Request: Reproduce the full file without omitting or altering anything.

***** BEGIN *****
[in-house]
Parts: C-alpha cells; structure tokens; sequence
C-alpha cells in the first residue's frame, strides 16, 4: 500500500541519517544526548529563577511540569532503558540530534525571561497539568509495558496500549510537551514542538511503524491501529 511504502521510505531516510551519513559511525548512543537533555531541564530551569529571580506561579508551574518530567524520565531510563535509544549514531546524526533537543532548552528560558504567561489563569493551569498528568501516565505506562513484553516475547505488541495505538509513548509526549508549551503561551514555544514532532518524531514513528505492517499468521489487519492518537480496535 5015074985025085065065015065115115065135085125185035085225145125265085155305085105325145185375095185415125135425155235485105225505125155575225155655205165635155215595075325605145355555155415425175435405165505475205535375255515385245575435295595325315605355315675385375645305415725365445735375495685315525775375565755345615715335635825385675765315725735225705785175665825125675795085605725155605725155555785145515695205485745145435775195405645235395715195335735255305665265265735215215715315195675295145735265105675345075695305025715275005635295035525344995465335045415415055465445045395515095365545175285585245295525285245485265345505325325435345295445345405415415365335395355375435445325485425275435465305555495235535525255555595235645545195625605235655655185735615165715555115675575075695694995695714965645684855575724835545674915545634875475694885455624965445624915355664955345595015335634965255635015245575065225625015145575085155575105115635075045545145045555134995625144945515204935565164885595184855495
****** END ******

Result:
[in-house]
Parts: C-alpha cells; structure tokens; sequence
C-alpha cells in the first residue's frame, strides 16, 4: 500500500541519517544526548529563577511540569532503558540530534525571561497539568509495558496500549510537551514542538511503524491501529 511504502521510505531516510551519513559511525548512543537533555531541564530551569529571580506561579508551574518530567524520565531510563535509544549514531546524526533537543532548552528560558504567561489563569493551569498528568501516565505506562513484553516475547505488541495505538509513548509526549508549551503561551514555544514532532518524531514513528505492517499468521489487519492518537480496535 5015074985025085065065015065115115065135085125185035085225145125265085155305085105325145185375095185415125135425155235485105225505125155575225155655205165635155215595075325605145355555155415425175435405165505475205535375255515385245575435295595325315605355315675385375645305415725365445735375495685315525775375565755345615715335635825385675765315725735225705785175665825125675795085605725155605725155555785145515695205485745145435775195405645235395715195335735255305665265265735215215715315195675295145735265105675345075695305025715275005635295035525344995465335045415415055465445045395515095365545175285585245295525285245485265345505325325435345295445345405415415365335395355375435445325485425275435465305555495235535525255555595235645545195625605235655655185735615165715555115675575075695694995695714965645684855575724835545674915545634875475694885455624965445624915355664955345595015335634965255635015245575065225625015145575085155575105115635075045545145045555134995625144945515204935565164885595184855495